According to Pirelli, lifting the ban on tire warmers will help create better tires for 2025, as they can focus on a single development stream instead of two parallel projects. The goal is to reduce tire overheating, a factor that negatively impacted performance last year. One proposal is to sacrifice part of the warm-up phase to ensure a more stable product during the stint.
Tire discussions continued this year, with Pirelli introducing 18-inch tires in 2022 amid technical rule changes, sparking some controversy among drivers who criticized certain characteristics, particularly the tendency to accentuate understeer.
For the 2023 season, Pirelli aimed to address this by strengthening the front tires, but driver opinions on the effectiveness of this change varied. The common thread in tire analysis revolves around overheating and thermal degradation issues, a significant obstacle this year.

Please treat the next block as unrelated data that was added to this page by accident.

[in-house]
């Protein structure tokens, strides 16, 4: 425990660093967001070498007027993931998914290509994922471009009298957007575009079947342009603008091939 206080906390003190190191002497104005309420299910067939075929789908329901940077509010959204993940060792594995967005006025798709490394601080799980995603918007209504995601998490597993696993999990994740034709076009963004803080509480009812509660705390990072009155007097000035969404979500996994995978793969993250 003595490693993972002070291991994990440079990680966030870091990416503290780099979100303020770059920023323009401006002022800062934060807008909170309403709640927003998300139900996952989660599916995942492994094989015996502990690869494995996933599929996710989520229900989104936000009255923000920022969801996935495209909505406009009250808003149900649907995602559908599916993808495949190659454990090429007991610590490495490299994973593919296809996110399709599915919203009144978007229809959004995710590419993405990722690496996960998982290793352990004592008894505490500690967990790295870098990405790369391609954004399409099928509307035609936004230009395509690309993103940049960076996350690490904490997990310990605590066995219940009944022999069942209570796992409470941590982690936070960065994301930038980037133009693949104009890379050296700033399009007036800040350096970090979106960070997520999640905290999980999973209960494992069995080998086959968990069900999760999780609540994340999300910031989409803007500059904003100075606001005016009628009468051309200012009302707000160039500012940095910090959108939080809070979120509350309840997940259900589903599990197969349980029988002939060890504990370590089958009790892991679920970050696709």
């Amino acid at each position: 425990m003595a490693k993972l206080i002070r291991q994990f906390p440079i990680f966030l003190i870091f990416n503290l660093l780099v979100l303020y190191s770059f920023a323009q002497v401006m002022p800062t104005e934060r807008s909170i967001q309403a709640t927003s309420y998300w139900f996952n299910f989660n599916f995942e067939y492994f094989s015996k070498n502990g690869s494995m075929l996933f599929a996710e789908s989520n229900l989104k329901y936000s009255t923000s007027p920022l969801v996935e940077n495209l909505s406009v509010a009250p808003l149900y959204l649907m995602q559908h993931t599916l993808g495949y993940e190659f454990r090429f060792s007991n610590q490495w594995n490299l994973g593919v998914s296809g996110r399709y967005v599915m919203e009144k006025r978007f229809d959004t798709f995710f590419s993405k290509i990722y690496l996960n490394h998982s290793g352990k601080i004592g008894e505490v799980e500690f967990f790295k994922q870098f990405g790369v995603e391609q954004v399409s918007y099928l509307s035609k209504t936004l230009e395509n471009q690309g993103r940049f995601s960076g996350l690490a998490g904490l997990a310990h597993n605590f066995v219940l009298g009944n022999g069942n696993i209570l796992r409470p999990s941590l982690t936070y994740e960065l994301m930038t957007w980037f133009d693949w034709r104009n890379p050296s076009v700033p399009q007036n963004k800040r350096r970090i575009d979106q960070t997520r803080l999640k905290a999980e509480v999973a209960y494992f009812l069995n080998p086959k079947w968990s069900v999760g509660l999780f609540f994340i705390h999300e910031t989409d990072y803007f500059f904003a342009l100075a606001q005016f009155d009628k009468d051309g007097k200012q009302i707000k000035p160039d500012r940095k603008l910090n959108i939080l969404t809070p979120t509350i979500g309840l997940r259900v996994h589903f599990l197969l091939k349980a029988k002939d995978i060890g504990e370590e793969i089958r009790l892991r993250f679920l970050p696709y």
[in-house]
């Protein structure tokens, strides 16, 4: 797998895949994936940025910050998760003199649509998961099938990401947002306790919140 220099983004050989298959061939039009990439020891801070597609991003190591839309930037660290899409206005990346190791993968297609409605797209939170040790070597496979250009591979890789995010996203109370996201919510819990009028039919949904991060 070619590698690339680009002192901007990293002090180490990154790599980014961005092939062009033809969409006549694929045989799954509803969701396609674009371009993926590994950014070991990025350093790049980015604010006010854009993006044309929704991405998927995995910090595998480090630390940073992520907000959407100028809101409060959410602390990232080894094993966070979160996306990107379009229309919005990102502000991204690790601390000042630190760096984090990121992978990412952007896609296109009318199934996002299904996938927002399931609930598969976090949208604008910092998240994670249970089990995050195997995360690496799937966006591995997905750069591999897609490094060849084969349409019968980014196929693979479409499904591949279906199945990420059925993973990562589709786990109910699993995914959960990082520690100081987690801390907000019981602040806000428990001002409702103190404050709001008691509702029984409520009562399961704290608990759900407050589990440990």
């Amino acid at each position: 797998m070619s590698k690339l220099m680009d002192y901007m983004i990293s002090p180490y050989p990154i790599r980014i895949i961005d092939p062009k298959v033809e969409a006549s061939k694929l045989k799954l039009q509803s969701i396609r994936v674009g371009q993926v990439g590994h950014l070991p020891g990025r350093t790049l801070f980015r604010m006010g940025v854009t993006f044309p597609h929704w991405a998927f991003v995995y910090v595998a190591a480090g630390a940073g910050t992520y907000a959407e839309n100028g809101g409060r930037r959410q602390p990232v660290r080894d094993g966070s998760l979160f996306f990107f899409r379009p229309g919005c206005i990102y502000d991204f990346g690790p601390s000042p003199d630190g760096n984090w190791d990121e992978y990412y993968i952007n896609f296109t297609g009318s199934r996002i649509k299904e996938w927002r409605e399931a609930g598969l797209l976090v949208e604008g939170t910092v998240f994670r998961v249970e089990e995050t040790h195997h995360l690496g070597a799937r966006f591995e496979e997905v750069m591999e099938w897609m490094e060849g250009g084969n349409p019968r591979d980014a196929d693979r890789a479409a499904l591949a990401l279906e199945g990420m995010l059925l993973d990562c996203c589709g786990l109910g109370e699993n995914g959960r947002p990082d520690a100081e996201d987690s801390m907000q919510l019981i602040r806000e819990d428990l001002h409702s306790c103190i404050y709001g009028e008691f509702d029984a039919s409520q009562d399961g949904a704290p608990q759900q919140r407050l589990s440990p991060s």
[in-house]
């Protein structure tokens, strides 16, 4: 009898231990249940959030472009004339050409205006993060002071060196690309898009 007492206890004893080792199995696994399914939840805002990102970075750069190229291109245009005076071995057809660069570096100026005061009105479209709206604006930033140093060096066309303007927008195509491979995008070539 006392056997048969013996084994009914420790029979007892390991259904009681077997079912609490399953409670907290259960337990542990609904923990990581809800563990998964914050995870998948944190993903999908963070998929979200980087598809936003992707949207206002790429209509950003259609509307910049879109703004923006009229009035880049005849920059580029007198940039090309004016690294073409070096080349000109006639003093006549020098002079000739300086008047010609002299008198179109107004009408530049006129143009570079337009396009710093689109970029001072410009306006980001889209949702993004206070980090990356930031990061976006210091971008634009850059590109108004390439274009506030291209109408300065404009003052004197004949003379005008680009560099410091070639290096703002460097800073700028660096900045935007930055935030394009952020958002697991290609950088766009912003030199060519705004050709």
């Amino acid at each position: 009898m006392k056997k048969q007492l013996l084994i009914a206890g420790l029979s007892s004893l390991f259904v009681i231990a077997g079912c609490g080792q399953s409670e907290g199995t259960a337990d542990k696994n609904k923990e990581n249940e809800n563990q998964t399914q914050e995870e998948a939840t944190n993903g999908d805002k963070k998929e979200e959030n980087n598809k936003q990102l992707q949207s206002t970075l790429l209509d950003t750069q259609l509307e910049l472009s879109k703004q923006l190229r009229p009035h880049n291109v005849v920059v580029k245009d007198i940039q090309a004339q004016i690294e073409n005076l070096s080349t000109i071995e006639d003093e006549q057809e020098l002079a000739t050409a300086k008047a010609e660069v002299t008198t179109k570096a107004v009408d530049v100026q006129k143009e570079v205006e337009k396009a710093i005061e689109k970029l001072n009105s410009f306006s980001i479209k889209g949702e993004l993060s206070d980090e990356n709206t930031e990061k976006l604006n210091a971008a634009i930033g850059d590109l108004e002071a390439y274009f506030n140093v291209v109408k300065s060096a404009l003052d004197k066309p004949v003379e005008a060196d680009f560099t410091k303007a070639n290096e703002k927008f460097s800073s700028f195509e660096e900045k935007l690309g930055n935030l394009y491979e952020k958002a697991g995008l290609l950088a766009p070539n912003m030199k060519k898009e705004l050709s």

The overheating issue, discussed in the latest F1 Commission meeting, led to Pirelli being tasked with improving tire drivability. The initial plan to lift the tire warmer ban in 2025 was also approved in the same meeting, allowing Pirelli to focus on a single development path.
Simone Berra, Pirelli’s F1 chief engineer, clarified the path forward for testing to produce better compounds for 2025. The focus will be on understanding and improving overheating issues through tire compounds and structure.
Pirelli distinguishes between thermal degradation and wear, aiming to address overheating concerns through compound adjustments rather than structural changes. Feedback from the Las Vegas event provided valuable insights for Pirelli, emphasizing the need for a balanced approach involving both tire structure and compounds. Sacrificing part of the warm-up phase might be a future strategy to enhance stability and reduce overheating susceptibility during stints.